The History of Victorian Era Men's Clothing

Updated March 29, 2018

The Victorian Era in the Western part of the world was a time of elegance, formality, propriety and strict attention to etiquette and social mores. For men, the historical period was marked by fashions that were formal, elegant and somewhat sombre during their work and leisure hours. Clean, basic lines, dark colours and an attention to detail were integral elements of the Victorian man's style of dress.


The Victorian Era is defined as the period of Queen Victoria's reign in Great Britain from 1837 to 1901. According to Gentleman's Emporium, clothing, dress and personal grooming in the Victorian Era were significantly more formal than they are today. With the exceptions of workmen performing hard labour, men were expected to wear a coat, hat and vest at all times in public. Anything less would have been considered inappropriate and run counter to societal values.

Basic Elements

According to Gentleman's Emporium, one of the most basic elements of the Victorian man's wardrobe was the waistcoat or vest. This piece was considered to be the axis of the man's ensemble. Vests could be brightly coloured or dark and would often be used as an accessory to change the tone of a suit. The same suit could be worn a number of times with different vests, thereby changing the appearance of the overall outfit. Vests or waistcoats made of wool or cotton were common for daytime or for office wear, whereas colourful silk vests were more common for formal events.

Hats were of equal importance to the Victorian man's ensemble, and there were many popular variations. Top hats were reserved for more formal occasions, although they were occasionally worn during the day by men of means. Bowler hats or derbies grew increasingly common as the years passed and were considered appropriate day wear. The outerwear of choice for Victorian men was the frock coat, a long coat with a full skirt and a hem that hit above the knees. This garment was worn day or night and was a staple of any Victorian man's wardrobe.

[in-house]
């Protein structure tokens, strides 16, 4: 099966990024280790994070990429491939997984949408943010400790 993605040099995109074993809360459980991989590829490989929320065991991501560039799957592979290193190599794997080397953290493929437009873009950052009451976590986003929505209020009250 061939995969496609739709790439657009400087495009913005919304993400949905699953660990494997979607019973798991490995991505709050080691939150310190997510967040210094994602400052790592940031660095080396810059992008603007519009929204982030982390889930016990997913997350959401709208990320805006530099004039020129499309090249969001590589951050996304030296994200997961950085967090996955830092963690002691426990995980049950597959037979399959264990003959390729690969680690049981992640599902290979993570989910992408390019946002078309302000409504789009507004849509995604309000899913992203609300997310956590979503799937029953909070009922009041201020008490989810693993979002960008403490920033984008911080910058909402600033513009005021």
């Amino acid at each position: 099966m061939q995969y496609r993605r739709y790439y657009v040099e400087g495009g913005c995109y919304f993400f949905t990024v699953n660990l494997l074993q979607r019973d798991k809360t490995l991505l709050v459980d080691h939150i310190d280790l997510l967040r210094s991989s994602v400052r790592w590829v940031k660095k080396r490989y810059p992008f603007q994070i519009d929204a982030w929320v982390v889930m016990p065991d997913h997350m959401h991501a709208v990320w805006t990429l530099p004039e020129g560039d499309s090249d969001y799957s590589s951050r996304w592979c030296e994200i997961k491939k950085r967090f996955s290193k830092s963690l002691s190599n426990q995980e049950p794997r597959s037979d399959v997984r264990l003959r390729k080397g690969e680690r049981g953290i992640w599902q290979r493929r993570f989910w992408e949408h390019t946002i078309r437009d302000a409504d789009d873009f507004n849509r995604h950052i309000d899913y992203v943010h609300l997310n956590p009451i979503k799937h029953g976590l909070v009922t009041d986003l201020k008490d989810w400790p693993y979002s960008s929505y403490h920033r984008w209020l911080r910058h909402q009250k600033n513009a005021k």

Careful grooming of facial hair was also characteristic of the Victorian Era man. According to Victoria's, the years preceding the Victorian Era were known as the Regency period in which the style for men was to be clean shaven without a beard or a moustache. In the Victorian era, however, the fashion was quite the opposite, and moustaches, mutton chops and all manner of whiskers were a significant part of the period's style.


According to Gentleman's Emporium, ties (which were also known as cravats), pocket watches and walking sticks were popular accessories for men of the Victorian era. Ties could be thin and basic or wide and frilly, and pocket watches of the highest quality were considered status symbols. Walking sticks could be simple wood or topped with or brass decoration. It went against the laws of propriety for men and women to touch each others' bare skin in public, and so gloves were very common for both men and women.


According to Victoria's, the Victorian era was a time of great modesty and attention to social propriety. There were definite and formal laws that governed all kinds of social intercourse between men and women, and dressing appropriately was considered to be of the utmost importance. The formal nature of social interactions and the strict rules of conduct may be helpful in explaining the Victorian affinity for formal dress in nearly every situation.

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About the Author

Ashley Friedman graduated from Sarah Lawrence College in 2003 with a Bachelor of Arts in Creative Writing and Social Sciences. She has experience writing copy for the websites of creative professionals, and regularly contributes to several blogs covering popular culture, travel, food, and social action.